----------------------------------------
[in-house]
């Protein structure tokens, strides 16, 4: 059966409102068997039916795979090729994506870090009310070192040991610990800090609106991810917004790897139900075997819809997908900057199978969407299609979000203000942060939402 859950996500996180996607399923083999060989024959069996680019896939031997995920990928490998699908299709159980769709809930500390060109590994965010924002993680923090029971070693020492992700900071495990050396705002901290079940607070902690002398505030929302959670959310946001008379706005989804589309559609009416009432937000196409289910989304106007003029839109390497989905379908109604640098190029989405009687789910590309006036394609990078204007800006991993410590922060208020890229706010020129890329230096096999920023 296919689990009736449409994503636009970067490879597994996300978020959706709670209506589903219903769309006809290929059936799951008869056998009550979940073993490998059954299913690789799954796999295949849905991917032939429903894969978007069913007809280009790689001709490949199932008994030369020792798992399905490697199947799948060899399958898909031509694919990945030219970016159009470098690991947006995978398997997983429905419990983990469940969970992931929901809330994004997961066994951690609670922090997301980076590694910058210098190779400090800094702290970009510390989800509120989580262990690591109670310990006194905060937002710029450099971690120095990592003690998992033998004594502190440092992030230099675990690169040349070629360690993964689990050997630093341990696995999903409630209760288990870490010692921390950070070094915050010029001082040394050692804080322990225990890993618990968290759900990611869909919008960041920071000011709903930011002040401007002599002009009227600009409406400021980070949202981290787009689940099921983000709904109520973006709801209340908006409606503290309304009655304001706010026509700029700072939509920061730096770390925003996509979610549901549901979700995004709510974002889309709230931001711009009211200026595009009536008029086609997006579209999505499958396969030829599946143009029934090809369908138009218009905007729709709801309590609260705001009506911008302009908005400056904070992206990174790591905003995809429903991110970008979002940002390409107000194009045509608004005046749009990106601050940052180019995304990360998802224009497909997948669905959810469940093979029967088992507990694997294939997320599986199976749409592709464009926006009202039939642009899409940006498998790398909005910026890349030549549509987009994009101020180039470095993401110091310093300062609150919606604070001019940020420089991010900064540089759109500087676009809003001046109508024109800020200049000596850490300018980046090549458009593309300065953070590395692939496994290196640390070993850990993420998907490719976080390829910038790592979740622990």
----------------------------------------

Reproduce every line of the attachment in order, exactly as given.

[in-house]
């Protein structure tokens, strides 16, 4: 059966409102068997039916795979090729994506870090009310070192040991610990800090609106991810917004790897139900075997819809997908900057199978969407299609979000203000942060939402 859950996500996180996607399923083999060989024959069996680019896939031997995920990928490998699908299709159980769709809930500390060109590994965010924002993680923090029971070693020492992700900071495990050396705002901290079940607070902690002398505030929302959670959310946001008379706005989804589309559609009416009432937000196409289910989304106007003029839109390497989905379908109604640098190029989405009687789910590309006036394609990078204007800006991993410590922060208020890229706010020129890329230096096999920023 296919689990009736449409994503636009970067490879597994996300978020959706709670209506589903219903769309006809290929059936799951008869056998009550979940073993490998059954299913690789799954796999295949849905991917032939429903894969978007069913007809280009790689001709490949199932008994030369020792798992399905490697199947799948060899399958898909031509694919990945030219970016159009470098690991947006995978398997997983429905419990983990469940969970992931929901809330994004997961066994951690609670922090997301980076590694910058210098190779400090800094702290970009510390989800509120989580262990690591109670310990006194905060937002710029450099971690120095990592003690998992033998004594502190440092992030230099675990690169040349070629360690993964689990050997630093341990696995999903409630209760288990870490010692921390950070070094915050010029001082040394050692804080322990225990890993618990968290759900990611869909919008960041920071000011709903930011002040401007002599002009009227600009409406400021980070949202981290787009689940099921983000709904109520973006709801209340908006409606503290309304009655304001706010026509700029700072939509920061730096770390925003996509979610549901549901979700995004709510974002889309709230931001711009009211200026595009009536008029086609997006579209999505499958396969030829599946143009029934090809369908138009218009905007729709709801309590609260705001009506911008302009908005400056904070992206990174790591905003995809429903991110970008979002940002390409107000194009045509608004005046749009990106601050940052180019995304990360998802224009497909997948669905959810469940093979029967088992507990694997294939997320599986199976749409592709464009926006009202039939642009899409940006498998790398909005910026890349030549549509987009994009101020180039470095993401110091310093300062609150919606604070001019940020420089991010900064540089759109500087676009809003001046109508024109800020200049000596850490300018980046090549458009593309300065953070590395692939496994290196640390070993850990993420998907490719976080390829910038790592979740622990």